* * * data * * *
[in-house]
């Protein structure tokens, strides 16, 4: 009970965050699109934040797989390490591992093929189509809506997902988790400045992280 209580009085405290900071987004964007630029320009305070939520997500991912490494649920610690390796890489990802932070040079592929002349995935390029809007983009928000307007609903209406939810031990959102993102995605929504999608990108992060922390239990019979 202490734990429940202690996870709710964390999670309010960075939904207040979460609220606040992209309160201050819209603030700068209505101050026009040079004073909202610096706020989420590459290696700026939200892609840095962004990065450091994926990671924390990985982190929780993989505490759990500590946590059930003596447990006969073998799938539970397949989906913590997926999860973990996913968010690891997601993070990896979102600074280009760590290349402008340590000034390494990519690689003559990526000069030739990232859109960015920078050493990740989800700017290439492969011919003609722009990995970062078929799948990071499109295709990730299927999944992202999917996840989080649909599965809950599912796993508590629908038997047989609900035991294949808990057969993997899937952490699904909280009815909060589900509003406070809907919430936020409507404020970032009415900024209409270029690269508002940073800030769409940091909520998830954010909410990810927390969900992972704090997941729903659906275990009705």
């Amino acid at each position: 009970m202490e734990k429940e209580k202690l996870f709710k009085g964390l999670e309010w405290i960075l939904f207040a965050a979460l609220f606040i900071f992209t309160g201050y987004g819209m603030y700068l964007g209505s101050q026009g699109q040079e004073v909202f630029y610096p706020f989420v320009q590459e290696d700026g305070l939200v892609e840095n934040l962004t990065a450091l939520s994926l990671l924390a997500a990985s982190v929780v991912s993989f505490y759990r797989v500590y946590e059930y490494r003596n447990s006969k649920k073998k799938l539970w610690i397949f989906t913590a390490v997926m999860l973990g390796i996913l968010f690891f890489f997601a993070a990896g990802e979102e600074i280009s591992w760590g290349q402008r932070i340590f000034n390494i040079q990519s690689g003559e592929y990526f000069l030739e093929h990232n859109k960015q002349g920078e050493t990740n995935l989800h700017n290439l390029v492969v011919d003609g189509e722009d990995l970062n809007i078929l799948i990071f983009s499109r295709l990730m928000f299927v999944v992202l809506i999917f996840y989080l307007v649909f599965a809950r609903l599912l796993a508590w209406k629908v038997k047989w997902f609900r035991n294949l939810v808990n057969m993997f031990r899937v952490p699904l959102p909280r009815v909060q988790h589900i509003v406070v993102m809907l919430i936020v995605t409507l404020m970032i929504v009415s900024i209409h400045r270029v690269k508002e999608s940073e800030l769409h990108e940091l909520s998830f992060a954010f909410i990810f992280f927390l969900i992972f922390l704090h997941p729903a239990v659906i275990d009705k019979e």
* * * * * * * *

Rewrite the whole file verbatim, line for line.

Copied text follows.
[in-house]
């Protein structure tokens, strides 16, 4: 009970965050699109934040797989390490591992093929189509809506997902988790400045992280 209580009085405290900071987004964007630029320009305070939520997500991912490494649920610690390796890489990802932070040079592929002349995935390029809007983009928000307007609903209406939810031990959102993102995605929504999608990108992060922390239990019979 202490734990429940202690996870709710964390999670309010960075939904207040979460609220606040992209309160201050819209603030700068209505101050026009040079004073909202610096706020989420590459290696700026939200892609840095962004990065450091994926990671924390990985982190929780993989505490759990500590946590059930003596447990006969073998799938539970397949989906913590997926999860973990996913968010690891997601993070990896979102600074280009760590290349402008340590000034390494990519690689003559990526000069030739990232859109960015920078050493990740989800700017290439492969011919003609722009990995970062078929799948990071499109295709990730299927999944992202999917996840989080649909599965809950599912796993508590629908038997047989609900035991294949808990057969993997899937952490699904909280009815909060589900509003406070809907919430936020409507404020970032009415900024209409270029690269508002940073800030769409940091909520998830954010909410990810927390969900992972704090997941729903659906275990009705």
């Amino acid at each position: 009970m202490e734990k429940e209580k202690l996870f709710k009085g964390l999670e309010w405290i960075l939904f207040a965050a979460l609220f606040i900071f992209t309160g201050y987004g819209m603030y700068l964007g209505s101050q026009g699109q040079e004073v909202f630029y610096p706020f989420v320009q590459e290696d700026g305070l939200v892609e840095n934040l962004t990065a450091l939520s994926l990671l924390a997500a990985s982190v929780v991912s993989f505490y759990r797989v500590y946590e059930y490494r003596n447990s006969k649920k073998k799938l539970w610690i397949f989906t913590a390490v997926m999860l973990g390796i996913l968010f690891f890489f997601a993070a990896g990802e979102e600074i280009s591992w760590g290349q402008r932070i340590f000034n390494i040079q990519s690689g003559e592929y990526f000069l030739e093929h990232n859109k960015q002349g920078e050493t990740n995935l989800h700017n290439l390029v492969v011919d003609g189509e722009d990995l970062n809007i078929l799948i990071f983009s499109r295709l990730m928000f299927v999944v992202l809506i999917f996840y989080l307007v649909f599965a809950r609903l599912l796993a508590w209406k629908v038997k047989w997902f609900r035991n294949l939810v808990n057969m993997f031990r899937v952490p699904l959102p909280r009815v909060q988790h589900i509003v406070v993102m809907l919430i936020v995605t409507l404020m970032i929504v009415s900024i209409h400045r270029v690269k508002e999608s940073e800030l769409h990108e940091l909520s998830f992060a954010f909410i990810f992280f927390l969900i992972f922390l704090h997941p729903a239990v659906i275990d009705k019979e």